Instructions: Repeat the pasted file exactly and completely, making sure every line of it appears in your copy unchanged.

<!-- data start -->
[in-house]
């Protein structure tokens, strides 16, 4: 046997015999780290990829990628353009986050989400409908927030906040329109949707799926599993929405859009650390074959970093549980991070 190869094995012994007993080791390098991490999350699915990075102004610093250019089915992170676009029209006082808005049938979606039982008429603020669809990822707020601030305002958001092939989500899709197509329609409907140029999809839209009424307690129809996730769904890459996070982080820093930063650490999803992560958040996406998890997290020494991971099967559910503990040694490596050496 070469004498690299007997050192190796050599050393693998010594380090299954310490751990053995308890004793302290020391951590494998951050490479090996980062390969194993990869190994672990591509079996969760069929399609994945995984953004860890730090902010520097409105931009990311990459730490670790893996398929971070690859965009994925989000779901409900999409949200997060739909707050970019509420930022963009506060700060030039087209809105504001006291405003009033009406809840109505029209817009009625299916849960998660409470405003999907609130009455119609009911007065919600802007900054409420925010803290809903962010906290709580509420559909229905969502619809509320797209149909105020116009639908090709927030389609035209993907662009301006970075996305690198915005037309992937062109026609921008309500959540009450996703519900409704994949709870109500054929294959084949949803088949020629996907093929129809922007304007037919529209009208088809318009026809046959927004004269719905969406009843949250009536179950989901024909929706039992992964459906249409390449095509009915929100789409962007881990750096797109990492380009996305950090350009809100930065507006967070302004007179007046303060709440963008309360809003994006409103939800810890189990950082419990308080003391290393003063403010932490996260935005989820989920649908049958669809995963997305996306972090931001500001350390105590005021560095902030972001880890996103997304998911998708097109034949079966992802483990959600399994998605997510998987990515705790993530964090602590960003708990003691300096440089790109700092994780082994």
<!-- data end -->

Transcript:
[in-house]
């Protein structure tokens, strides 16, 4: 046997015999780290990829990628353009986050989400409908927030906040329109949707799926599993929405859009650390074959970093549980991070 190869094995012994007993080791390098991490999350699915990075102004610093250019089915992170676009029209006082808005049938979606039982008429603020669809990822707020601030305002958001092939989500899709197509329609409907140029999809839209009424307690129809996730769904890459996070982080820093930063650490999803992560958040996406998890997290020494991971099967559910503990040694490596050496 070469004498690299007997050192190796050599050393693998010594380090299954310490751990053995308890004793302290020391951590494998951050490479090996980062390969194993990869190994672990591509079996969760069929399609994945995984953004860890730090902010520097409105931009990311990459730490670790893996398929971070690859965009994925989000779901409900999409949200997060739909707050970019509420930022963009506060700060030039087209809105504001006291405003009033009406809840109505029209817009009625299916849960998660409470405003999907609130009455119609009911007065919600802007900054409420925010803290809903962010906290709580509420559909229905969502619809509320797209149909105020116009639908090709927030389609035209993907662009301006970075996305690198915005037309992937062109026609921008309500959540009450996703519900409704994949709870109500054929294959084949949803088949020629996907093929129809922007304007037919529209009208088809318009026809046959927004004269719905969406009843949250009536179950989901024909929706039992992964459906249409390449095509009915929100789409962007881990750096797109990492380009996305950090350009809100930065507006967070302004007179007046303060709440963008309360809003994006409103939800810890189990950082419990308080003391290393003063403010932490996260935005989820989920649908049958669809995963997305996306972090931001500001350390105590005021560095902030972001880890996103997304998911998708097109034949079966992802483990959600399994998605997510998987990515705790993530964090602590960003708990003691300096440089790109700092994780082994």